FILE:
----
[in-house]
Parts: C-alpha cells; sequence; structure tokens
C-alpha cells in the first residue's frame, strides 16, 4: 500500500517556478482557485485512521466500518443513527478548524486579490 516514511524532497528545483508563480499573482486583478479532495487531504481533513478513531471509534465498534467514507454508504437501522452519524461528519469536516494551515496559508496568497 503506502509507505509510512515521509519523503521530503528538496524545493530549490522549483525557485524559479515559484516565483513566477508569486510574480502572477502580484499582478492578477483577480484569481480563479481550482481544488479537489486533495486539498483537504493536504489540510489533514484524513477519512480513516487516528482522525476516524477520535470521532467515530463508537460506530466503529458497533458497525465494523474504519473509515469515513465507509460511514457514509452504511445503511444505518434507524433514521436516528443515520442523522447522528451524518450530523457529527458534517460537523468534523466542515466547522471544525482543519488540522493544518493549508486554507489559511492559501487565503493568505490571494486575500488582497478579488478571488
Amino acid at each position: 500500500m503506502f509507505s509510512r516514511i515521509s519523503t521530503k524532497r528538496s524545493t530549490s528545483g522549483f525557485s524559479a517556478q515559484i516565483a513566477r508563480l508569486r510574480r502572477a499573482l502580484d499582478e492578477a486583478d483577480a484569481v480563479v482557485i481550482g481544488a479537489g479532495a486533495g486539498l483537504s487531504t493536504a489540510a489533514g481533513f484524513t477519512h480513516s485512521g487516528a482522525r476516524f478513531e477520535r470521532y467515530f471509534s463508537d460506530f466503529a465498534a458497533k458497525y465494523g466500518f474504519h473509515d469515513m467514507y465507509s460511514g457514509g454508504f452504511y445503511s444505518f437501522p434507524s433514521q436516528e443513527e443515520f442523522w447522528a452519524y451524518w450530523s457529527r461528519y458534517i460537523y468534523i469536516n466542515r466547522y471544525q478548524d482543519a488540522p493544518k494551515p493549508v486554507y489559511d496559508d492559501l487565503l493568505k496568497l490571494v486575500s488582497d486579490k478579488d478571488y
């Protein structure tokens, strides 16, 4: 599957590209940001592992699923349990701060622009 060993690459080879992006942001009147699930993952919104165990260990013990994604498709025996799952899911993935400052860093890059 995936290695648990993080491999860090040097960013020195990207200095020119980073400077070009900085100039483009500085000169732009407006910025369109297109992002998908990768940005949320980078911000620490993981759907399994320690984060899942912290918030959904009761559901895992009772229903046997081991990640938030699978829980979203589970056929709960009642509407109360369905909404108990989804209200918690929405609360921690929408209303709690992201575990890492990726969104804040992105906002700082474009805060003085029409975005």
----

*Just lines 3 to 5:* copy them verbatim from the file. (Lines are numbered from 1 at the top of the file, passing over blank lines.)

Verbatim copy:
C-alpha cells in the first residue's frame, strides 16, 4: 500500500517556478482557485485512521466500518443513527478548524486579490 516514511524532497528545483508563480499573482486583478479532495487531504481533513478513531471509534465498534467514507454508504437501522452519524461528519469536516494551515496559508496568497 503506502509507505509510512515521509519523503521530503528538496524545493530549490522549483525557485524559479515559484516565483513566477508569486510574480502572477502580484499582478492578477483577480484569481480563479481550482481544488479537489486533495486539498483537504493536504489540510489533514484524513477519512480513516487516528482522525476516524477520535470521532467515530463508537460506530466503529458497533458497525465494523474504519473509515469515513465507509460511514457514509452504511445503511444505518434507524433514521436516528443515520442523522447522528451524518450530523457529527458534517460537523468534523466542515466547522471544525482543519488540522493544518493549508486554507489559511492559501487565503493568505490571494486575500488582497478579488478571488
Amino acid at each position: 500500500m503506502f509507505s509510512r516514511i515521509s519523503t521530503k524532497r528538496s524545493t530549490s528545483g522549483f525557485s524559479a517556478q515559484i516565483a513566477r508563480l508569486r510574480r502572477a499573482l502580484d499582478e492578477a486583478d483577480a484569481v480563479v482557485i481550482g481544488a479537489g479532495a486533495g486539498l483537504s487531504t493536504a489540510a489533514g481533513f484524513t477519512h480513516s485512521g487516528a482522525r476516524f478513531e477520535r470521532y467515530f471509534s463508537d460506530f466503529a465498534a458497533k458497525y465494523g466500518f474504519h473509515d469515513m467514507y465507509s460511514g457514509g454508504f452504511y445503511s444505518f437501522p434507524s433514521q436516528e443513527e443515520f442523522w447522528a452519524y451524518w450530523s457529527r461528519y458534517i460537523y468534523i469536516n466542515r466547522y471544525q478548524d482543519a488540522p493544518k494551515p493549508v486554507y489559511d496559508d492559501l487565503l493568505k496568497l490571494v486575500s488582497d486579490k478579488d478571488y
């Protein structure tokens, strides 16, 4: 599957590209940001592992699923349990701060622009 060993690459080879992006942001009147699930993952919104165990260990013990994604498709025996799952899911993935400052860093890059 995936290695648990993080491999860090040097960013020195990207200095020119980073400077070009900085100039483009500085000169732009407006910025369109297109992002998908990768940005949320980078911000620490993981759907399994320690984060899942912290918030959904009761559901895992009772229903046997081991990640938030699978829980979203589970056929709960009642509407109360369905909404108990989804209200918690929405609360921690929408209303709690992201575990890492990726969104804040992105906002700082474009805060003085029409975005």